This article is brought to you in collaboration with the European Commission.
The European Commission today proposed a Debt Bias Reduction Allowance, or DEBRA, to help businesses access the finance they need and become more resilient. This measure will support businesses by introducing an allowance that will give equity the same tax treatment as debt. The proposal states that increases in a taxpayer’s equity from one tax year to the next will be deductible from their taxable base, similar to what happens to debt.
This initiative is part of the EU business tax strategywhich aims to ensure a fair and efficient tax system across the EU and contributes to the Capital Markets Unionmaking financing more accessible to EU businesses and promoting the integration of national capital markets into a genuine single market.
The current pro-debt bias of tax rules, whereby companies can deduct the interest attached to debt financing – but not the costs of equity financing – may encourage companies to take on debt rather than increase their own funds to finance their growth. Excessive debt levels make companies vulnerable to unforeseen changes in the business environment. The total indebtedness of non-financial corporations in the EU amounted to nearly €14.9 trillion in 2020, or 111% of GDP. In this context, it should be emphasized that firms with a sound capital structure may be less vulnerable to shocks and more inclined to invest and innovate. Therefore, reducing overreliance on debt financing and supporting eventual rebalancing of corporate capital structure can have a positive impact on competitiveness and growth. The combined approach of equity deduction and limited interest deduction is expected to increase investment by 0.26% of GDP and GDP by 0.018%.
Valdis DombrovskyExecutive Vice President for an Economy that Works for People, said, “European companies should be able to choose the source of financing best suited to their growth and their business model. By making new equity tax deductible, just as debt currently is, this proposal reduces the incentive to increase their borrowing and allows them to make financing decisions based solely on business considerations. As part of the EU’s agenda to ensure a fair and efficient tax system, it will make financing more accessible to EU businesses, especially start-ups and SMEs, and help create a genuine single market capital. This will be important for the green and digital transitions, which require new investments in innovative technologies that could be financed by increased equity.”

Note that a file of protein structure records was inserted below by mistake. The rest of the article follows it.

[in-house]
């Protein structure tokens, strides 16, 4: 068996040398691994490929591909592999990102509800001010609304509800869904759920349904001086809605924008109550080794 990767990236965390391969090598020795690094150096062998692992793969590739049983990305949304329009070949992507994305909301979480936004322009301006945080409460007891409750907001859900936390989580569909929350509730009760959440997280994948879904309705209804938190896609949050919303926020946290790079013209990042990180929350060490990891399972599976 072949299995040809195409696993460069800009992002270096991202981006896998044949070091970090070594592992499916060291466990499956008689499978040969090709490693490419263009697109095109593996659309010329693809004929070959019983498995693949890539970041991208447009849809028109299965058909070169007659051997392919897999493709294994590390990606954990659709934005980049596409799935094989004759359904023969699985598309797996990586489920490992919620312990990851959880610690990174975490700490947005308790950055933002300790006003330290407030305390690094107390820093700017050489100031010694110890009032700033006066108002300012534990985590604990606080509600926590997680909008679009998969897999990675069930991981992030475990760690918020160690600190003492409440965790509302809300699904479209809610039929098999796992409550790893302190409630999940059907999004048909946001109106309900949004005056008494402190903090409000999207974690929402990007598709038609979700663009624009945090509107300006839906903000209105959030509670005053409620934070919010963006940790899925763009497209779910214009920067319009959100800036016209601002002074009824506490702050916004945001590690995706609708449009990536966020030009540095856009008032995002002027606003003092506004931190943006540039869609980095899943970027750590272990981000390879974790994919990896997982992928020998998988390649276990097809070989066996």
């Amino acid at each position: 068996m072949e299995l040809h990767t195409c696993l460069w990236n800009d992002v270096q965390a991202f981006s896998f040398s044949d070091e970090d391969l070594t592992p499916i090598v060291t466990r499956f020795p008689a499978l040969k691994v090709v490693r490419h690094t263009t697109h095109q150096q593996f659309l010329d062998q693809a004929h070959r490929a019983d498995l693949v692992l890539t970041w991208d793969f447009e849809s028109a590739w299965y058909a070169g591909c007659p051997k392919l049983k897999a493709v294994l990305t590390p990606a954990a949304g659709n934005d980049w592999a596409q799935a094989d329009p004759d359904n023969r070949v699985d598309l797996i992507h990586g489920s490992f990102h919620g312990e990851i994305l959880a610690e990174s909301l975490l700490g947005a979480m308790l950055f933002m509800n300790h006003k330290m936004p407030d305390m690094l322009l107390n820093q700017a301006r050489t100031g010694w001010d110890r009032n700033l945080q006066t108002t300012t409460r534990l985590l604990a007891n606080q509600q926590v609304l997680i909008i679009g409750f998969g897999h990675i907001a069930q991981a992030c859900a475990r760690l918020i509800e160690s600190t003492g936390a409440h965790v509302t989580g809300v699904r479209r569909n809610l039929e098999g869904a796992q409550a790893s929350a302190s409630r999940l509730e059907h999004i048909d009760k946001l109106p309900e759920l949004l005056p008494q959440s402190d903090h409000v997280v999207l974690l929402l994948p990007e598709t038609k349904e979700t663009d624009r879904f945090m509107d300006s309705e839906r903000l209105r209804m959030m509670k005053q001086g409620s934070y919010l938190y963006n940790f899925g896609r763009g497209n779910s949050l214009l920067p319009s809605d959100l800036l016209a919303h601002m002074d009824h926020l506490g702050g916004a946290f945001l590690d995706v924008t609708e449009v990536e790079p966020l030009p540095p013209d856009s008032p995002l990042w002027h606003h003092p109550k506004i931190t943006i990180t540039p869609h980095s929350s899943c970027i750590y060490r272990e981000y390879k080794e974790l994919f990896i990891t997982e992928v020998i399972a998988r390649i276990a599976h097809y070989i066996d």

Paulo GentiloniCommissioner for the Economy, said: “In these dark and uncertain times, we must act not only to help our companies face their immediate challenges, but also to support their future development. Today, we are taking action to make the tax benefits of equity comparable to those of debt for companies looking to raise capital. We want to give start-ups and innovative SMEs across the EU a boost. This harmonized debt-equity solution will make Europe’s business environment more predictable and competitive, stimulating the development of our Capital Markets Union. Our proposal will help businesses build stronger capital, making them less vulnerable and more likely to invest and take risks. And it will be good news for jobs and growth in Europe.”
The green and digital transition requires new investments in innovative technologies. Taxation has an important role to play in encouraging and enabling businesses to develop and grow in a sustainable way. An equity funding allowance can facilitate bold investments in cutting-edge technology, especially for start-ups and SMEs. Equity is especially important for fast-growing, innovative companies in their early stages and for scale-ups that want to compete globally.
DEBRA follows the Communication on business taxation for the 21stst Century, which sets out a long-term vision to ensure a fair and sustainable EU business environment and tax system, as well as targeted measures to promote productive investment and entrepreneurship and ensure efficient taxation . The proposal also contributes to the Capital Markets Union Action Plan (CMU), which aims to help businesses raise the capital they need, especially as they navigate through the post-pandemic period. The CMU encourages long-term investments to support the sustainable and digital transition of the EU economy.